The sky was grey.  The air was wet with drizzle.  People started a queue as early as 4:00 in the afternoon.  The line of umbrella’ed attendees wound from the front of the Castro Theater around the corner down 17th Street.  All because of a chef.

If you are a food-lover in the San Francisco Bay Area, most likely, you bought your tickets to this event months ago.  The buzz surrounding elBulli chef Ferran Adria was so loud it summoned well-known chefs (such as Dominique Crenn, Cris Cosentino, and David Bazirgan), members of food journalism and of course the food-loving community at large.

Omnivore Books hosted the event at the gorgeous 1400-seat Castro Theater, a perfect venue to get into the mind of this innovative chef.  Celia Sack, Omnivore Books’ owner, received warm applause from the crowd.  (She really hooked us up!)  Lisa Abend, food journalist (with a food writer’s dream resume) who has dined at elBulli “many times” according to Chef Adria, was the moderator for the Q&A.

Chef Adria started with something he claims he says at all his events.  If he could choose three places in the world he could live in, they would be:

1) Barcelona, his current residence

2) Sydney, Australia

3) San Francisco. *applause*

When asked how he comes up with his recipes and ideas, Chef Adria says something that is hard to believe, “I don’t know anything about cuisine.”

The crowd chuckled, but were they going to believe what he was saying? This man who creates flavor profiles with gases, liquids, and chemicals most of us will never use.  This man with a mind so avant garde and has diners asking for reservations to elBulli months in advance doesn’t know anything about cuisine?  His answer?  It is all subjective – holding up an egg and an orange.  To some, those two ingredients don’t go together, but there is a Spanish recipe for eggs and oranges called “Ensalada Hurdana.”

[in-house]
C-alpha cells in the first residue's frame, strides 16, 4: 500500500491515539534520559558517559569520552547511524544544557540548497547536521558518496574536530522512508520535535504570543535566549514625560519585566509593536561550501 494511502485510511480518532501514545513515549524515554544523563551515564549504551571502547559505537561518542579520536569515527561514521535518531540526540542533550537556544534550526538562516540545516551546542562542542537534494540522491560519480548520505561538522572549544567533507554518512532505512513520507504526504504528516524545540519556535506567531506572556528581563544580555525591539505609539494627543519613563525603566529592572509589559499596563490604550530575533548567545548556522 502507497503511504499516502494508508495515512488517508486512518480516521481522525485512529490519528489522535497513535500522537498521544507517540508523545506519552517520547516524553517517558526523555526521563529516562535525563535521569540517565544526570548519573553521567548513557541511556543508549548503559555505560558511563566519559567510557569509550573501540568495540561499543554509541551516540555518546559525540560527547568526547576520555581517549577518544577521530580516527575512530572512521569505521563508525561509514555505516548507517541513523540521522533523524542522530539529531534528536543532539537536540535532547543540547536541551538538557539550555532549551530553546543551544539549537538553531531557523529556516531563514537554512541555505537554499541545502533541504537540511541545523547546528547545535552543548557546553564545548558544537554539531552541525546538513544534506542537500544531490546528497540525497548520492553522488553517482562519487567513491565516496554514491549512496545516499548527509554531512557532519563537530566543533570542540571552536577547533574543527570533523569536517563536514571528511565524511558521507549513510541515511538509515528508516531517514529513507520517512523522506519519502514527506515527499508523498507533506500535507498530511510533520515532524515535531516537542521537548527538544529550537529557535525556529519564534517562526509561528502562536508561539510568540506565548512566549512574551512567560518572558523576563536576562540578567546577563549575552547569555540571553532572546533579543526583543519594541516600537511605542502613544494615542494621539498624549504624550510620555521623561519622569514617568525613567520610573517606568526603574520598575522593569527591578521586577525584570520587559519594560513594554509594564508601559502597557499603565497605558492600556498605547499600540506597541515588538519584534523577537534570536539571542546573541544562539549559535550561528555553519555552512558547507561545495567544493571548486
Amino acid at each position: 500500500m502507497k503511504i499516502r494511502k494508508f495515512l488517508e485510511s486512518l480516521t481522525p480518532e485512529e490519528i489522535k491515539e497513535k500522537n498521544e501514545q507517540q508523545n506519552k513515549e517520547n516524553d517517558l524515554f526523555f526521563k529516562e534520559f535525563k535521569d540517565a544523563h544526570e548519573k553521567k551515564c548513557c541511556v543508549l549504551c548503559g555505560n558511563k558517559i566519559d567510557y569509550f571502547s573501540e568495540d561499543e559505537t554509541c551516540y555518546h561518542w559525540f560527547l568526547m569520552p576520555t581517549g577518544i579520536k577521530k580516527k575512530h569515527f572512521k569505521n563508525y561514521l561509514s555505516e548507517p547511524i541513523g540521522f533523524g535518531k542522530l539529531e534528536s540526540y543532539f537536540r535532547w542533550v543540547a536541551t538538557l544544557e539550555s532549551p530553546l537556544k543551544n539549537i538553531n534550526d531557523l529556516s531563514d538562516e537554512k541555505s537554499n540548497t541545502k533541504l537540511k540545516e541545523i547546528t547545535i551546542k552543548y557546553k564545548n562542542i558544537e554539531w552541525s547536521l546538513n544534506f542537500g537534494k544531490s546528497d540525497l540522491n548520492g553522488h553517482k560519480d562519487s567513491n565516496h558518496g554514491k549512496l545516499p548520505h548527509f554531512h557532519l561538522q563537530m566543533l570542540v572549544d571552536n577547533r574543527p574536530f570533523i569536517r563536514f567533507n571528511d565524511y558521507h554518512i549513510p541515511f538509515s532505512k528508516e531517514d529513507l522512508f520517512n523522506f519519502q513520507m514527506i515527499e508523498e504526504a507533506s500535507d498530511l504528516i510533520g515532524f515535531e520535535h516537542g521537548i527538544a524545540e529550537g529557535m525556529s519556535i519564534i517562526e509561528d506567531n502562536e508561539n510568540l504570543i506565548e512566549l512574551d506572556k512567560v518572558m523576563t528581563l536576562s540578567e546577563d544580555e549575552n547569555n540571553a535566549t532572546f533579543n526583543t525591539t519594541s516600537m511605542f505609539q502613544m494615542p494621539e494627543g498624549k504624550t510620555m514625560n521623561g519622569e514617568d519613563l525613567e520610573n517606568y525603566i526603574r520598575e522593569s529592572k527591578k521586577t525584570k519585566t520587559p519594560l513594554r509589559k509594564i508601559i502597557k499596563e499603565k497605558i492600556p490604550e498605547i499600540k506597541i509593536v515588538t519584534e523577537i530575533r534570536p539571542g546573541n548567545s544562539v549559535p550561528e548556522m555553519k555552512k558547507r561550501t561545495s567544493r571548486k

Eggs and Oranges to us as raw fish/sushi are to his parents.


Chef Adria then brought up, in his words, “that naggy word” – creativity.  There are 3 basic rules to being creative and to be an innovator, he explained – 1)  To always challenge yourself  2)  Always stay knowledgeable  3)  Do not copy others.

He then told us the Fable of the Omelet and the Miniskirt – complete with a model:  (here’s the gist of it)

Mary Quant revolutionized the miniskirt, but people in ancient Greek/Roman times wore miniskirts way before her time.  (Haven’t you seen the movies?)  She took the idea and “conceptualized it” – putting in her own style, pattern, etc.  She wasn’t the first to think up the mini skirt, but she made it her own.  (American Idol, much?)


It took one person to create the recipe for the omelet, but several other people added their own spin to the omelet, by adding cheese, ham, veggies, etc.  When it comes to food, it doesn’t matter if you are the first.  You have to make it your own and present it at the right time.

A-ha!  Now for the pretty pictures that took the crowd’s breath away:

Spherification – using calcium chloride and sodium alginate to create a thin membrane around a liquid so when eaten, an explosion of flavor invades the palette.  Here, pea puree.   Chef Adria explains it quite simply:  it’s like an egg yolk getting heated.  The outside of the yolk stiffens leaving the center liquid.